-finish GW section to show (goal at this point)
-try to map as many buildings as we can from the history of DC without worrying about the dates they were built. Assume dates from missing chunks
-make the info accessible, and focus on trying to collect more data for the buildings already mapped, because only a third have information that Brian Kraft collected
Some challenges we have faced and will continue to encounter are finding the dates these buildings were built. Because the Sanborn maps are hand drawn, it will create a challenge to try to aline the different maps. Like mentioned above, the 1903 maps are out of copyright. As we progress closer to the present, it will be a challenge to find maps in the public domain that are online. Being based in Washington DC while doing this project has gives us access to many resources that collect maps of the area. We were fortunate enough to look at maps in the Library of Congress Map and Geography library. We will be able to use the physical maps that they have stored later. It will be difficult however to trace them on ArcGIS because they are not online. If we were to scan them in the library, the scans would not have high resolutions because they are enclosed to protect the maps. This would show up as a reflection during scanning. Despite these challenges, this is a project that should continue to be worked on and perused. Some of the building have the same addresses in multiple years, so they are given the wrong dates when joined with the spreadsheet. There are some buildings that have a permit but don’t appear on that map for the year (e.g.: building permit says 1887, but it doesn’t appear on the 1888 map, but does on the 1903 map)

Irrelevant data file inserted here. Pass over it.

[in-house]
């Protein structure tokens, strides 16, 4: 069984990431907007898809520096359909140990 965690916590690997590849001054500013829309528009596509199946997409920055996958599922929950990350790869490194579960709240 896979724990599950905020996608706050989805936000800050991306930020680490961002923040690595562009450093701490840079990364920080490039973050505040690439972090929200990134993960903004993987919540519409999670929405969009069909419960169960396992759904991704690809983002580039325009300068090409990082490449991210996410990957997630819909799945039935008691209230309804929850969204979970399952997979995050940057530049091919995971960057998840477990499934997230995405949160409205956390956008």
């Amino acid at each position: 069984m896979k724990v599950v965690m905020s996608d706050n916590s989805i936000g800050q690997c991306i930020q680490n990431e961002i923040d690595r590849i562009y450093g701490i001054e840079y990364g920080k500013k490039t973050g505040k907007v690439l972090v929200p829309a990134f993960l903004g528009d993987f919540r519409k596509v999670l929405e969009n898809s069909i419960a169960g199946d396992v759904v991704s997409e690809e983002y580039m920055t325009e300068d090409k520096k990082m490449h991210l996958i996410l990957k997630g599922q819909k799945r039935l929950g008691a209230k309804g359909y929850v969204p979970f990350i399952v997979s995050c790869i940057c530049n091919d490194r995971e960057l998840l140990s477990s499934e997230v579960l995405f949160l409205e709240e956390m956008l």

Thank you very much to George Washington Geography department for allowing us to use their resources for the summer. Thank you also to the Library of Congress, Washington DC Historical Society, and Rosemary at National Geographic for giving tours to our team this summer!
ExtictBldgs – the layer we edit and draw the buildings onto. Each person had one in their own folder, file, and a row to work on
BldgsPoly – current buildings in Washington DC, but has little information about them
Historic_Data_on_DC_Buildings – Brian Kraft’s layer of data that has most of the current buildings in Washington DC and information about their use, date built etc
GW Campus Boundary – The outline of area GW owns
GW Current Buildings – Buildings that are currently in GW, clipped from BldgsPoly layer
ExtictBuildings_Merge 3 – All of the work that we have done so far this summer combined into a single layer
1888_GW_Buildings – shows all the buildings on the GW campus in 1888
Sources for the Maps:
Library of Congress-Sanborn Maps. Library of Congress also has more physical maps that are not online due to copyright or just haven’t been scanned yet
http://digdc.dclibrary.org/ – has Real Estate maps from earlier that can also be used